Rev. Joseph M Cherry (Rev. Joe)
My name is Reverend Joe Cherry and I am the fairly new minister here at the Unitarian Universalist Society of Cleveland. Before moving to Cleveland I, and my partner the Reverend Denis Paul, lived in the Central Valley of California, where we both had ministries. Rev. Denis is currently the Developmental Minister at the East Shore Unitarian Universalist Church in Kirtland, OH.
If you’re like most people we’ve met, you’re asking some variation of the following question: “Why would anybody move from California to Cleveland?”
There were several factors in our decision to move to Ohio. Our geographic choice was inspired by our desire to move back closer to our families. But there were many church options available to us, and we chose the two churches we did for good reasons.
I chose to come to the Society because it’s a church that is open, friendly, and looking to break out into a new direction.
We don’t know what that new direction is yet, but we’re gathering our talents to move.
As for my part, if you’re reading this site, consider giving us a visit, I hope you do. In this congregation we have all sorts of theologies, from Atheism and Buddhism to Christianity and Pagan beliefs. Not sure what you believe? That’s okay, too.
I think that people come to a church because they’re looking for something. I know it’s why I did 20 years ago. I hadn’t really ever been to church, and I started going because I’d just moved to a new city and didn't know anybody.
If you claim to be “spiritual, but not religious,” check us out. We are religious, but not in the way perhaps you’re used to. Here you’ll hear the world’s religious texts given equal amounts of respect and reverence. The same goes for secular literature, sociology, history, etc.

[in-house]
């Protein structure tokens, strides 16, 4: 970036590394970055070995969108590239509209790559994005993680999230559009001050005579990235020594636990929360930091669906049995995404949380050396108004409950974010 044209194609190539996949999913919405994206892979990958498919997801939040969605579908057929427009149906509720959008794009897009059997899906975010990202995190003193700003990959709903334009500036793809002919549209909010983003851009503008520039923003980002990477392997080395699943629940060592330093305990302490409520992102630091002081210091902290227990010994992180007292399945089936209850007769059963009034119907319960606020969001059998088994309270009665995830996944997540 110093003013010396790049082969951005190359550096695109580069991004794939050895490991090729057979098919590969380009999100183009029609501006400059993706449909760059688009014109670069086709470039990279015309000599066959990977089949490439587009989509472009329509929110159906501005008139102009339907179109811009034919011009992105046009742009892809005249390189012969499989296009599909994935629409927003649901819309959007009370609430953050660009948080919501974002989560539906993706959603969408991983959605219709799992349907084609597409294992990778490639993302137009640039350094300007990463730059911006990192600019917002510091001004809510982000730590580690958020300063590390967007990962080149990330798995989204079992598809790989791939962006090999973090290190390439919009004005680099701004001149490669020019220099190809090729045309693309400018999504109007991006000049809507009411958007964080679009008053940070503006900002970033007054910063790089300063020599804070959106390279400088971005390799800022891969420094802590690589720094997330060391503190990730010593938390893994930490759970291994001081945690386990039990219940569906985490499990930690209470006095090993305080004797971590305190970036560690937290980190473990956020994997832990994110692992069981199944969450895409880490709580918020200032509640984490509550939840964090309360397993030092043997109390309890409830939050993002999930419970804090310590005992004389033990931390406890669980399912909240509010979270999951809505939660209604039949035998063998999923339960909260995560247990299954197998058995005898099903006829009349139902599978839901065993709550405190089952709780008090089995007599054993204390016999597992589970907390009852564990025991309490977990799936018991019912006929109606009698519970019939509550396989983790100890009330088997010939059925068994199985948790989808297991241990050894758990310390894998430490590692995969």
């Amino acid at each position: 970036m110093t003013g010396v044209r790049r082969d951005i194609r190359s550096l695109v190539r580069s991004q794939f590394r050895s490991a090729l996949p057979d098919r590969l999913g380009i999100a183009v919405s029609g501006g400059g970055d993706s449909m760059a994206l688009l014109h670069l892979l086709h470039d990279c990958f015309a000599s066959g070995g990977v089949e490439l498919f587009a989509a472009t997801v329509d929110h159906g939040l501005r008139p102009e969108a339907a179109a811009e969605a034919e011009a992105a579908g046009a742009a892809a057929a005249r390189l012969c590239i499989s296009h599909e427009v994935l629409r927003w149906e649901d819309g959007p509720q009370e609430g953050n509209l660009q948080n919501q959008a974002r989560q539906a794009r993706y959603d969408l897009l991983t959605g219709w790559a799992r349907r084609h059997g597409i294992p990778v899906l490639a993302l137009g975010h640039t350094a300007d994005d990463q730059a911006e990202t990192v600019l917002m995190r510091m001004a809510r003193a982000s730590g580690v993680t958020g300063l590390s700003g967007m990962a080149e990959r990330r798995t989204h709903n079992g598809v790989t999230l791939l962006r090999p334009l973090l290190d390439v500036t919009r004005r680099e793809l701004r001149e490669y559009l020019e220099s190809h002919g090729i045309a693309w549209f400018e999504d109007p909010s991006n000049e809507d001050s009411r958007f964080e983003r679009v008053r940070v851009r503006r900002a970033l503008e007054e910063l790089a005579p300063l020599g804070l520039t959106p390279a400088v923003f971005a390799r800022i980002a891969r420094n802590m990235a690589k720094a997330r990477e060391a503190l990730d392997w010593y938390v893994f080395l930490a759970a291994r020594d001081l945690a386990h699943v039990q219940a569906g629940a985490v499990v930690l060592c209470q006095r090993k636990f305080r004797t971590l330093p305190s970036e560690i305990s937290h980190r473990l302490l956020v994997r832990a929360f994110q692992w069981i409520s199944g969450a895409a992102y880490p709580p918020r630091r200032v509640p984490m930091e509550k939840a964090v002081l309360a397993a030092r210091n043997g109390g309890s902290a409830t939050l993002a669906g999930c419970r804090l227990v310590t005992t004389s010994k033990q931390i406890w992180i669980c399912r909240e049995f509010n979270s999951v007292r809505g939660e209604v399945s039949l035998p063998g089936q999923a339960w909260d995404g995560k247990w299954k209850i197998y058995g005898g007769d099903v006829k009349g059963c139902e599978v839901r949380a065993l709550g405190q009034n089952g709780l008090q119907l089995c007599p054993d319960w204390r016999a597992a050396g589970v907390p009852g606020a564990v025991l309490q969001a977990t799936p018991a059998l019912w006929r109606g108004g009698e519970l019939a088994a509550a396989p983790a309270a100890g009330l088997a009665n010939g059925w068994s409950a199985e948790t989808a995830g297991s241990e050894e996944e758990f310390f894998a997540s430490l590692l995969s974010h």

Come by any Sunday at 10:45 a.m. for some musical meditation before service, or some coffee and conversation. Service starts at 11:00.
I’m sure I’d be delighted to meet you.
Notes From Our Minister
The Beacon - October 1, 2014
Dear Members and Friends,
This week I saw two pumpkins so large that they became misshapen by their own very existence. I marveled at their size and, for a moment, wondered if they were "real" or fake.
As we enter into our time of the Fall Harvest it is natural that thoughts turn to bounty. In the Spring we plant seeds, all through the growing season we tend to our gardens, watering, weeding, perhaps even just sitting in our garden to enjoy them.
When we went to the Geauga County Fair, we were delighted by the many projects of the young people of the 4 H club. I was never a 4 H'r myself, having grown up not in the more rural parts of Michigan, but the plain old suburban parts. I know that there is a whole culture behind 4 H that merely looking at their chickens, goats and gigantic sunflower plants only brushes up against.
In our seemingly American rush to always move faster, get better, grow bigger (produce), I sometimes wonder if we lose something in the joy of the process.
If we're always chasing the blue ribbon, and the blue ribbon is victory, is the rest failure?
If the pumpkin you grow is so large that it must be grown on a shipping pallet and will never be eaten, is that a worthwhile pursuit, or have you in your pursuit of a blue ribbon somehow betrayed the very nature of your pumpkin? If it all goes to waste because the pumpkin is so large as to have lost all its flavor, and is therefore inedible, have you betrayed those seeds you planted in the Spring?
There is a healthy, responsible and joy-filled way to grow something you nurture and care for, be it a pumpkin or your church. Racing head-long into growth, for the sake of
growth alone, is no way to get a terrific pumpkin pie, for example.
As we consider bounty, endings and the coming winter this month, let us not forget that a thing in its proper size, well cared for, can be a joy to behold.
As the leaves begin to explode in color this month, take time to notice them. Go for a walk and look at the beautiful splendor of this season, a season of change, harvest and decay.
NOTES FROM OUR MINISTER ARCHIVES